Figure 5.5: Structural preparedness actions taken: Warnings Survey Phase 2
Figure 5.6 shows that only minorities had adapted their behaviour and the way they lived in their homes in preparation for flooding before the recent or worst flood. All 16 options presented in Figures 5.5 and 5.6 were combined into a ‘preparedness before or after the flood’ score (scored 0 to 16). This, of course, gives equal weight to each of the items. It does not take into account either the potential cost, degree of adaptation or potential impact on structural or property damages that might follow from the actions (which can be significant). However, this flood preparedness score provides a simple, if crude, measure of how proactive residents were in advance of a flood and afterwards. Figure 5.7 then, presents the overall scores on the preparedness actions before and after flooding.
A number of variables were examined in relation to the ‘flood preparedness score’ in order to throw light on the drivers for taking action before a flood. The number of floods experienced was significantly correlated with the number of flood preparedness actions undertaken before the flood ( r = 0.368, p < 0.001, number of cases = 251). Those who were aware of the risk of flooding in the area had undertaken a significantly higher mean number of preparedness actions prior to the flood than those unaware. Similarly, longer-term residents had undertaken on average a higher number of preparedness actions before the last/worst flood. This may simply reflect the fact that they had had more time to make preparations or more experience of flooding (Table 5.2).
Owner occupiers had on average taken more preparedness actions than those in other tenure groups. Owners have responsibility for their own property and also the power to make structural changes which those in other tenure groups may not have. Vulnerable households had on average undertaken fewer preparedness actions before the flood. However, neither of these differences was statistically significant.
Furthermore, there were no statistical differences in the average number of preparedness actions undertaken by social grade groups or according to income. Since those in higher income and socio-economic groups have access to more financial resources, these groups could be expected to be more active in preparing for flooding, but this was not found to be the case in this study.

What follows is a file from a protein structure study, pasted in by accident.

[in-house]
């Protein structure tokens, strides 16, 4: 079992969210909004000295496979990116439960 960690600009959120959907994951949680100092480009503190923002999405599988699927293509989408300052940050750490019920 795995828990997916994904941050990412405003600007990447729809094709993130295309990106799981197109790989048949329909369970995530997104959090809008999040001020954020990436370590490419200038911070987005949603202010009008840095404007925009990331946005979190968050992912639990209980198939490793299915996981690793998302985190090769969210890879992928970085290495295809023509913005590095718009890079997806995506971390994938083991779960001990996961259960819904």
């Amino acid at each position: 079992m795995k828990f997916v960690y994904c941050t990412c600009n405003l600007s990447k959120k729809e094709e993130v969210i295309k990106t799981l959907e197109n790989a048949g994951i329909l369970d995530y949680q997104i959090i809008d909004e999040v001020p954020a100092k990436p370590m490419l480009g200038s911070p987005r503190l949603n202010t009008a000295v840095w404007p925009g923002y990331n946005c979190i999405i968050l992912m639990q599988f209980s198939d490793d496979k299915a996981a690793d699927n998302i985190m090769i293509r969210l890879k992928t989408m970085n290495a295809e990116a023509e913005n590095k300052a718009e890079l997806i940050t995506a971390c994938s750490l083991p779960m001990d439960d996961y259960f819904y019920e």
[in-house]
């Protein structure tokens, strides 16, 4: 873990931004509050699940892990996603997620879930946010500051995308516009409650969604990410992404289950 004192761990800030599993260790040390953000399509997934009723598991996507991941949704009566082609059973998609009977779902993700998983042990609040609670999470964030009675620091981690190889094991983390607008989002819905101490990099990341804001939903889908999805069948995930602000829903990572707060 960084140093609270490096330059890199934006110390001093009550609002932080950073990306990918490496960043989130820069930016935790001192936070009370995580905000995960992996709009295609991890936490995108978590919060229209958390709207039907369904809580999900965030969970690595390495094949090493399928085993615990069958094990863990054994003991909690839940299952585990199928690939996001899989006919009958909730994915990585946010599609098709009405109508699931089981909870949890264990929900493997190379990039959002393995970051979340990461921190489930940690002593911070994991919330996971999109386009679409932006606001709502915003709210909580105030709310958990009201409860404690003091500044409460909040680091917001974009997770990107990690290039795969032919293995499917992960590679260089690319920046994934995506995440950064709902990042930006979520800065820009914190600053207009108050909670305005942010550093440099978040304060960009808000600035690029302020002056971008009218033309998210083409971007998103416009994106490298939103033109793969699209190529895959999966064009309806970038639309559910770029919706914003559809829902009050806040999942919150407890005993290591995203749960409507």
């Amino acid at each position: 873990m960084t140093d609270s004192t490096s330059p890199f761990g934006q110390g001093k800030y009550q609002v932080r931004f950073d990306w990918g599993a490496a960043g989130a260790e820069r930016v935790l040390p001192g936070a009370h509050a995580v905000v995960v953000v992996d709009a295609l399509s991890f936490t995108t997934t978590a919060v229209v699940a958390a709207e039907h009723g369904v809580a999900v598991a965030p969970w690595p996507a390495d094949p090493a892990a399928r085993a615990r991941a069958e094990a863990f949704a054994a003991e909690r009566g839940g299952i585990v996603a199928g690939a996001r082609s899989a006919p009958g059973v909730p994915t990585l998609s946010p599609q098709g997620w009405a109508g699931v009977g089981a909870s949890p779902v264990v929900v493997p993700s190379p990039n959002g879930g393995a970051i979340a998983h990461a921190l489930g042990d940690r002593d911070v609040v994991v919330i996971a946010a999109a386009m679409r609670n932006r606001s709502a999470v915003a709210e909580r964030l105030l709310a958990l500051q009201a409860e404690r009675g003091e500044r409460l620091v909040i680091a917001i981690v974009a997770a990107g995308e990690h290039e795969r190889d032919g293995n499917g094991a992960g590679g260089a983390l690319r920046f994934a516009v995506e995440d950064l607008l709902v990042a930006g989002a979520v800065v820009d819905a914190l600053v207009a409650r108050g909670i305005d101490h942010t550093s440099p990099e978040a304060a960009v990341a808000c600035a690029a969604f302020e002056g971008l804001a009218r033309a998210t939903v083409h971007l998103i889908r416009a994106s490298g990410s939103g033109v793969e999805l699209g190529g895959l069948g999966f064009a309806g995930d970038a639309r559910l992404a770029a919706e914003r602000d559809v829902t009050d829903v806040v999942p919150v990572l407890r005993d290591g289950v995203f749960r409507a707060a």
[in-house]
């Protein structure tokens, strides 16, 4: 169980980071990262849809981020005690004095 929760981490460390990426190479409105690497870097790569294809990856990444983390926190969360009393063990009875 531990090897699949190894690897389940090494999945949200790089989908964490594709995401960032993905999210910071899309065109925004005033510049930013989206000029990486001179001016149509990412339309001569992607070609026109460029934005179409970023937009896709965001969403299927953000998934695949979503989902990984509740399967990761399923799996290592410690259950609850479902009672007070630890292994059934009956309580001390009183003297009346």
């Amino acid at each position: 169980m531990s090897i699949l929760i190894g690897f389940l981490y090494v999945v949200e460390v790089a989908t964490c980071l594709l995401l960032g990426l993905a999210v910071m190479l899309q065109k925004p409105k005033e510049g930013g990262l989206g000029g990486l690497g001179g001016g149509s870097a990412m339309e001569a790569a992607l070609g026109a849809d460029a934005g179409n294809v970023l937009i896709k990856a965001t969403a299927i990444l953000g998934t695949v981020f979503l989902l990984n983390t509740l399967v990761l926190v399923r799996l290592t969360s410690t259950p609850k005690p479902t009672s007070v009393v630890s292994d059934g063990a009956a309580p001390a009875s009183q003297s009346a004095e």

Figure 5.7: The number of preparedness actions taken before and after flooding: Warnings Survey Phase 2
Table 5.2: Awareness of flood risk and length of residence and number of preparedness
actions undertaken: Warnings Survey Phase 2
Aware of flood risk
Mean number of actions
(standard deviation, n=)
2.8 (2.7, 134)
t (221) = 4.4, p < 0.001
1.6 (1.7, 139)
Length of residence
Mean preparedness actions undertaken before the last/worst flood
Less than 1 year <10
1.8 (2.3, 148)
F (2, 261) = 3.2, p = 0.041
2.3 (2.3, 68)
20 and over
2.8 (2.4, 48)
Age also did not emerge as a factor in the number of preparedness actions taken before a flood. Even when we took the extreme case of households in which a very elderly respondent (over 75) lived alone, there were no differences in the number of actions taken.
Like registering on the AVM system, most of the listed actions required the individual householder to take the initiative before a flood event and there were few institutional pressures on residents to make these preparations. Their readiness to do so appeared, like signing up for the AVM, to be influenced by flood awareness and experience rather than by socio-economic factors and resources.
5.2.4 Preparedness measures after the flood and for a future event: Warnings Survey
In Phase 2 of the Warnings Survey, respondents were asked whether they had taken any of the same actions since the recent or worst flood, if they had not done so before, to protect their homes and belongings from future flood events. Here, it should be noted that 94% of the Phase 2 respondents had experienced flood waters inside their homes, basements or cellars. Despite this spur to action, the proportions taking structural actions to protect their property after the event were not high (Figure 5.5). The most common post-flood action taken by the respondents was the traditional and not necessarily very effective one of obtaining sandbags or sand to prevent flood waters getting into the property in the event of flooding. Respondents also reported keeping ditches and drains clean in readiness for flooding post flood. A few additionally took out flood insurance. Only a small proportion bought floodgates to protect their property, or took the more expensive measures of installing water pumps or building flood walls or drains to protect against flooding. The inexpensive purchase of air brick covers was also undertaken by very few residents.